Educators around the country were plunged into a massive experiment with virtual learning last year, when more than 50 million K-12 students were sent home at the start of the pandemic. Many were soon knocking on the door of the father of online education, Sal Khan, looking for help. The founder and CEO of the nonprofit Khan Academy, which provides free educational resources to anyone who wants them, says he was impressed with the “heroic efforts” of numerous school districts to close the...


Pandemic Politics Hit the Classroom

All over the country, school districts are grappling with how to safely reopen classrooms in the midst of a resurgent pandemic. While many have already made decisions about in-person learning, state and local governments are clashing over mask mandates and vaccination requirements. Edward-Isaac Dovere, a staff writer for The Atlantic and author of “Battle for the Soul: Inside the Democrats' Campaigns to Defeat Trump,” discusses the political and practical implications of such divergent...


Has Cleaning Gone Too Far?

It has been said that cleanliness is next to godliness, but the constant disinfecting and scrubbing of our homes, offices and public spaces during the coronavirus pandemic has taken these seemingly virtuous efforts to a whole new level. COVID-19 is now understood to spread primarily through close contact with infected people, rather than contaminated surfaces, but that hasn’t stopped consumers from snapping up cleaning products that promise to kill 99% of germs. Trying to eliminate all...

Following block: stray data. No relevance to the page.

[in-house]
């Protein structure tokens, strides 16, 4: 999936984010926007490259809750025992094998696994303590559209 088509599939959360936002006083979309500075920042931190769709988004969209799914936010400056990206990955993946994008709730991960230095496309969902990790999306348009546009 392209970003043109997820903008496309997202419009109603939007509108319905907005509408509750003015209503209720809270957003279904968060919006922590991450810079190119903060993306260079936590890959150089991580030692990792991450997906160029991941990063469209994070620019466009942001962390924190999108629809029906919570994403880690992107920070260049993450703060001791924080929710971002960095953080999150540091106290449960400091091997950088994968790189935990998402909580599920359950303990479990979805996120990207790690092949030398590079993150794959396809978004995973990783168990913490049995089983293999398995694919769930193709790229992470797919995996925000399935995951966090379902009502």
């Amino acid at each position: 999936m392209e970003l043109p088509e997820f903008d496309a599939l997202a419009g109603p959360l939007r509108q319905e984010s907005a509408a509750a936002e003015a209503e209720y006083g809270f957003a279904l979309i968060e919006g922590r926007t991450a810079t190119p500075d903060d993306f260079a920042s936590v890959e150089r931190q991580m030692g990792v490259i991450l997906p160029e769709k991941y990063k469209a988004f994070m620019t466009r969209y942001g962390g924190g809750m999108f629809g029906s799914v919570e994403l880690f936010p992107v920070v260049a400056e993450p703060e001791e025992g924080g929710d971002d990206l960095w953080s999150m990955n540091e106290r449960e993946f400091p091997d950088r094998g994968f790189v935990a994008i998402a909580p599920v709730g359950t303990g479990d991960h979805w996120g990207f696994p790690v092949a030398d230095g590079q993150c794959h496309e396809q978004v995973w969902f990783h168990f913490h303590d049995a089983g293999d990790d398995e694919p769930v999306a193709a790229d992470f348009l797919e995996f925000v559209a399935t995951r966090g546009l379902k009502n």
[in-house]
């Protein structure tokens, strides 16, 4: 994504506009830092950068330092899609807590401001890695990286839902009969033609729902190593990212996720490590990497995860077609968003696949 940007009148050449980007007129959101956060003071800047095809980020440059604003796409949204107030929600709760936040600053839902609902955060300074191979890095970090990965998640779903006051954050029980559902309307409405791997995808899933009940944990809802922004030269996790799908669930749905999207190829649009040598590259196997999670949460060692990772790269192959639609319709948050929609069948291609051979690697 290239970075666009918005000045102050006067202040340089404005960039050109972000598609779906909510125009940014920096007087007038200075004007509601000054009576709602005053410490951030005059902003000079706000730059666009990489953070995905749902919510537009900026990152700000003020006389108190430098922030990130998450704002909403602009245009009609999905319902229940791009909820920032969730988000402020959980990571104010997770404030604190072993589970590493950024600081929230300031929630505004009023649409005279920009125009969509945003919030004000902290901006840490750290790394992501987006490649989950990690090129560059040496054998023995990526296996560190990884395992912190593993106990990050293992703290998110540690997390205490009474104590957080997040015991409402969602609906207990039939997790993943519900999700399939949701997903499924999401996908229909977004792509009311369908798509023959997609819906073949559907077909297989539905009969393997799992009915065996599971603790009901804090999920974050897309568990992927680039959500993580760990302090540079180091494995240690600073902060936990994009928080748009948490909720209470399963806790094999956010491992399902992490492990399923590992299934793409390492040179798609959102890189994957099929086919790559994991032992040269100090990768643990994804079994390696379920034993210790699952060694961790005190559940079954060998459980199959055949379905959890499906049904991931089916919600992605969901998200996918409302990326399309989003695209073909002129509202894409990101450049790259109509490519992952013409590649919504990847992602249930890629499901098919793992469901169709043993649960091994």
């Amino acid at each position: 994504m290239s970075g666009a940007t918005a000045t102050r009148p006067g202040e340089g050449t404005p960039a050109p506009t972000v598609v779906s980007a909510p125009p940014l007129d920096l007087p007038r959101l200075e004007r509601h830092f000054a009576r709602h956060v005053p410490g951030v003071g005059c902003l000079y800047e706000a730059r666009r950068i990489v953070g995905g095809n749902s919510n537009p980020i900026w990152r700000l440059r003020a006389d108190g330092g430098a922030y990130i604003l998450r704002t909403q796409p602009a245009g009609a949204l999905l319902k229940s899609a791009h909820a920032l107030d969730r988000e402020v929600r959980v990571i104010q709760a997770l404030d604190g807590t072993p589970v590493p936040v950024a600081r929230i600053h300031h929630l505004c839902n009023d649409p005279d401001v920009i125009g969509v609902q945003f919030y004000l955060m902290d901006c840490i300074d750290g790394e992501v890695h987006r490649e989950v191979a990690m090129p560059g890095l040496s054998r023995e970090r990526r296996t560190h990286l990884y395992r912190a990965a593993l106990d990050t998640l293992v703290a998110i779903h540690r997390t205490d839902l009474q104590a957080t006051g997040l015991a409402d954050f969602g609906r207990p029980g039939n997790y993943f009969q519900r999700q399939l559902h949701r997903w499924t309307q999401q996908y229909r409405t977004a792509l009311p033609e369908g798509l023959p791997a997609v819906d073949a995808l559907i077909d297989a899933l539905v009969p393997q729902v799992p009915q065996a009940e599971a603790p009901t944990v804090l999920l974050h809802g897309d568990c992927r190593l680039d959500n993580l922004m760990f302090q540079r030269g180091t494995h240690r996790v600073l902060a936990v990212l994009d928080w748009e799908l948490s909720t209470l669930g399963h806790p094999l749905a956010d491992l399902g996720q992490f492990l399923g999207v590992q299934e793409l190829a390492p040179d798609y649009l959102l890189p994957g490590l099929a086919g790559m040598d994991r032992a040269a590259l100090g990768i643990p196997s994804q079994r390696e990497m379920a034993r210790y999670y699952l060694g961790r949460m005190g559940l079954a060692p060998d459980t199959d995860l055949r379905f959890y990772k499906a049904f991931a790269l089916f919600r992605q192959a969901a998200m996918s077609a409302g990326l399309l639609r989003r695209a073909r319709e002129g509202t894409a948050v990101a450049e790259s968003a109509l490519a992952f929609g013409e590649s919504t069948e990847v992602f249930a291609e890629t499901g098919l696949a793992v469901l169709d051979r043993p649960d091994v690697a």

America's Sherlock

Imagine a crime scene, and what it might take to solve the case. Do you think about dusting for fingerprints? DNA collection? According to Kate Winkler Dawson, author of “American Sherlock: Murder, Forensics, and the Birth of American CSI” and associate professor of journalism at the University of Texas at Austin, the man we can thank for that approach is Edward Oscar Heinrich. In the early 20th century, Heinrich took the world of forensics from guesswork, confession, and coercion to a place...


Can Capitalism Save Us from Capitalism?

Business won’t save the world, but — according to Harvard economist Rebecca Henderson — it can help fix it. Henderson, author of Reimagining Capitalism in a World on Fire, became preoccupied with economics after working for the consulting firm McKinsey & Company where her job was “shutting plants” down if they proved unable to adapt to market changes. Since then, Henderson has been animated by the question of how to build a more just and sustainable system.


How to Beat Burnout